Think about this for a minute.  We know what temptation feels like, and how hard it is to resist some temptations to commit sin.  But we have no idea what the full strength of that temptation feels like.  We only know the difficulty of that temptation up to the point that we give in.  Once we give in, we’ve failed to choose God over that sin and are relieved of that weight.  The sin process then starts over again, leaving us feeling shamed and emptied.  Think of it like being hungry.  The longer we wait to eat, the hungrier we get, until we finally get something to eat.  Some of us have gone days without eating.  For those, the weight of hunger got very heavy.  Others can barely go a few hours.  For them, the weight of hunger never gets very heavy.  Jesus never gave in to temptation, so it would be like him never eating, no matter how hungry he got!  In that respect, he’s faced temptation to levels that we couldn’t even dream of, yet he kept the will of God the Father and never gave in.  Christ Jesus is God, but he did not use his deity independently of the Father, so that he could experience all of humanity.  He never forsook his deity, just used it per his father’s will for his mission to save his people.

So why is this important for us to understand?  Well, there’s bad news and good news.

The Bad News:

We have NO EXCUSE for our sin.  Jesus’ example proves that it is not the temptation that causes us to sin.  It’s our own selfish desires that cause us to sin by wanting the temptation more than we want God.  Sin penetrates us to the very core of the systems that determine our thought processes.  In essence, we don’t just sin, we ARE sin.  And God hates sin, and will judge and punish sin severely at some point.   

The Good News:

God is willing to forgive us of our sins because of Christ’s humanity.  Hebrews 2:17 says “Therefore he had to be made like his brothers in every respect, so that he might become a merciful and faithful high priest in the service of God, to make propitiation for the sins of the people.” (ESV).  Christ limited his deity, and came to us, so that he could live the perfect life that we can’t live, then take the punishment that we deserve.  All so he can have the right, the justification, to say “I paid their penalty in full, they’re mine”.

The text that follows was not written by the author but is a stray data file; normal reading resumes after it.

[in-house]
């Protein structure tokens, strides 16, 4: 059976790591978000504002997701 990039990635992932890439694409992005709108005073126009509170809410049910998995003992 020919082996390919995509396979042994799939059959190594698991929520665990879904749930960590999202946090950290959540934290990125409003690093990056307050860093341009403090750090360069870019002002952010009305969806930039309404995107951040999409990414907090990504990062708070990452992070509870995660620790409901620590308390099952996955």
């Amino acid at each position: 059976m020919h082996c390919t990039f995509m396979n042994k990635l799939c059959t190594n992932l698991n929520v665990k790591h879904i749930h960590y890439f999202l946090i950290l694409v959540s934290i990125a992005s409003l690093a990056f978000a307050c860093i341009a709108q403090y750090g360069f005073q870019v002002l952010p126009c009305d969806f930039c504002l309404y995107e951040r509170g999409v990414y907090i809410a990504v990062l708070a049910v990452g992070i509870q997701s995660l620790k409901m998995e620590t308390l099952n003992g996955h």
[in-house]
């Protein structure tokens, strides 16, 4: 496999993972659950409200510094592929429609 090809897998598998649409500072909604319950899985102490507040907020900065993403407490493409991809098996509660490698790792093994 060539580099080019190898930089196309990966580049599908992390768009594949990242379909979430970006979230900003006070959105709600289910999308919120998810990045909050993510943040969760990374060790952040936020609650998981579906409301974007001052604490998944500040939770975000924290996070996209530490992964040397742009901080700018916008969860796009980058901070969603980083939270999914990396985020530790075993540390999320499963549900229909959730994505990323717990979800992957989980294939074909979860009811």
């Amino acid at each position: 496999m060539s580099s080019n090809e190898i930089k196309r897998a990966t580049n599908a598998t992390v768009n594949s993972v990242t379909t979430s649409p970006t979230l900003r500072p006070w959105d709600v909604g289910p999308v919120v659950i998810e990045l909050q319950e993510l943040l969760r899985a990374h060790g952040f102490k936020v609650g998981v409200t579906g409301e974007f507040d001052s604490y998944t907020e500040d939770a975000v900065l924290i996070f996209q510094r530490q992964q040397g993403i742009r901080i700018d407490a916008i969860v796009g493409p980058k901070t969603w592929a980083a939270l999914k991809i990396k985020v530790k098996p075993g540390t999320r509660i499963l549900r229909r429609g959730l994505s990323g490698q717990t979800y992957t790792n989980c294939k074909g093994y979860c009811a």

Because Christ has experienced everything we have experienced, and has faced every temptation and struggle that we have faced, we can go to him in confidence. Hebrews 2:18 says “For because he himself has suffered when tempted, he is able to help those who are being tempted.” (ESV). 

This is just absolutely amazing and mind-blowing to think about.  I can barely do it without breaking down into tears.  We can literally pour out our heart to him with the issues we are facing.  We can spill our guts about the temptations we are feeling and the sin we are struggling with, and he can, very literally, help us get through those things, because he has experienced those temptations too!  I equate to the difference between going to a counselor versus going to a close friend.  A counselor will listen to your problem and sympathize with you.  They’ll then offer some general solutions or therapies that you can try and will ask you to come back after a time to see if it’s working.  But they will never relate to you on that personal level with what you’re dealing with.  A close friend will take you by the hand, pull you into a warm hug, and say “I know what you’re going through, I’ve been there myself.  You’re not alone in this and I promise I will walk through it with you.  I love you.”  What an amazing claim we can make about the one true God, our God!

So as you go through the struggles and trials that are promised to you as a Christian, and as you continue to struggle with sin, trying not to give in because you love Christ, yet falling hopelessly short minute after minute, remember Hebrews 4:14-16.  “Since then we have a great high priest who has passed through the heavens, Jesus, the Son of God, let us hold fast to our confession.  For we do not have a high priest who is unable to sympathize with our weaknesses, but one who in every respect has been tempted as we are, yet without sin.  Let us then with confidence draw near to the throne of grace, that we may receive mercy and find grace to help in time of need.” (ESV).

He’s been there!